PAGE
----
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20)ITAGIBA U-507

Photo by Nelson Carrera

Built: 1913

Tonnage: 927/2,055 tons

Cargo: 2,000 crates of beer, 3,000 tons of trucks, tires, drums of Diesel oil, and 30,000 rubber harvesting spoons.

Route. Rio de Janeiro - Vitoria, Espírito Santo - Salvador, Bahia - Recife, Pernambuco 

Sunk 17 AUG 42 by U-507 on pos 13º20"S 38º40"W

39 Dead

158 Survivors

The first vessel to be sacrificed by U-507 was the merchant Itagiba, 2305 tons of registry, and owned by Companhia de Navegação Costeira. The other was the small cargo Arara. British built,  Itagiba had departed the port of Vitoria some 200 miles north of Rio de Janeiro, bound for Salvador, Bahia, at 06:00AM 15 Aug, under master Jose Nunes. In the morning of 17th, around 10:45, when sailing   somewhere off Bahia coastline, within Saint Paul Hills in sight, the ship was hit portside by one strong impact at #3 hold. Master Jose Nunes soon sounded the alarm in an attempt to call the attention of Yacht Aragipe crewmen which was sailing alongside his ship. A huge fountain rose over the doomed ship.

Three survivors from Itagiba are seen upon their land at São Paulo Lighthouse. 

Upon that, he turned to the rescue tasks. Winds were blowing strong, and sea was rough with large swells, quite natural for the season in August. One lifeboat was hauled out against a funnel once the ship was listing badly, half submerged. With the sinking, Master Jose Nunes was sucked and plunged too, but miraculously managed to come to surface. Swimming hastily he clang to flotsam until he was finally fished out by one boat, and when they were able to steer to the small yacht Aragipe, which came in support, one more explosion occurred, and they saw their ship to blow up, sending large chunks of metal, all sort of debris in the air.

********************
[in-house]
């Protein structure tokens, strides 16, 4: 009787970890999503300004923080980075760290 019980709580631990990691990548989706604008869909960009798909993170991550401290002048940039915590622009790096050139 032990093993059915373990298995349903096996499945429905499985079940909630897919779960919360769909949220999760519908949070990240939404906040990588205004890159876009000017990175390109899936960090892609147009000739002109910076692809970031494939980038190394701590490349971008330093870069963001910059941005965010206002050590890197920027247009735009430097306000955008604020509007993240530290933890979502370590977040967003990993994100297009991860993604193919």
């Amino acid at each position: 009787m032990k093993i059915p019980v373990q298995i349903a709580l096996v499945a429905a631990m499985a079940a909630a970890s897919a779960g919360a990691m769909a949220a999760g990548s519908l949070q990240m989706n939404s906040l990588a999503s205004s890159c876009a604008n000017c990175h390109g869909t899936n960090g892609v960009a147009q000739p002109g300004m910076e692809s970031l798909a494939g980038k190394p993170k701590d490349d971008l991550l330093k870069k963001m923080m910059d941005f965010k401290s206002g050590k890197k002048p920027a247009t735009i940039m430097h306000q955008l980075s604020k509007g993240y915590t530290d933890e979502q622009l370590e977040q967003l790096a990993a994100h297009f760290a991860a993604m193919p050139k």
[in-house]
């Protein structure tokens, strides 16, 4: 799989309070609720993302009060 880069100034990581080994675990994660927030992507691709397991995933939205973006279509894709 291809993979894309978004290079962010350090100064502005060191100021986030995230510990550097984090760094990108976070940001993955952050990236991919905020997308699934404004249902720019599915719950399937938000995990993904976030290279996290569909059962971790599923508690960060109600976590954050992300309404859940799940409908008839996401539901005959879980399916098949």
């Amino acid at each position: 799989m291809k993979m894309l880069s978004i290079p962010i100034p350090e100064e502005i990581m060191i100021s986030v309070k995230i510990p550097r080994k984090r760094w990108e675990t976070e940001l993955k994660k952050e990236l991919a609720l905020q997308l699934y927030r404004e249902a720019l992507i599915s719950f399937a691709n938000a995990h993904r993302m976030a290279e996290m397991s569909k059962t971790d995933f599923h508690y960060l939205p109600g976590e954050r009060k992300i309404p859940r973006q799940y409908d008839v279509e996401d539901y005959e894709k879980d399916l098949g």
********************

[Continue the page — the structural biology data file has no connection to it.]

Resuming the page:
With the proximity of the concussion provoked by the blast, their tiny boat went down in the swells and momentarily was swept by a wall of water. Afloat again but bobbing, the men managed to reach another lifeboat adrift in view. Once again, they boarded and set forth to Saint Paul lighthouse, where they got ashore at 07:00am the following day in complete dismay, exhausted by the lack of practice with the oars. There, they received the first medical care.

Given the speed of the sinking, the position could not be exactly determined as well as the identity of the aggressor. Steamer carried 181 people including 121 passengers, almost all serving at several garrisons of 7th military region spread throughout Northeast. In the disaster, 30 passengers and 9 crewmen perished.



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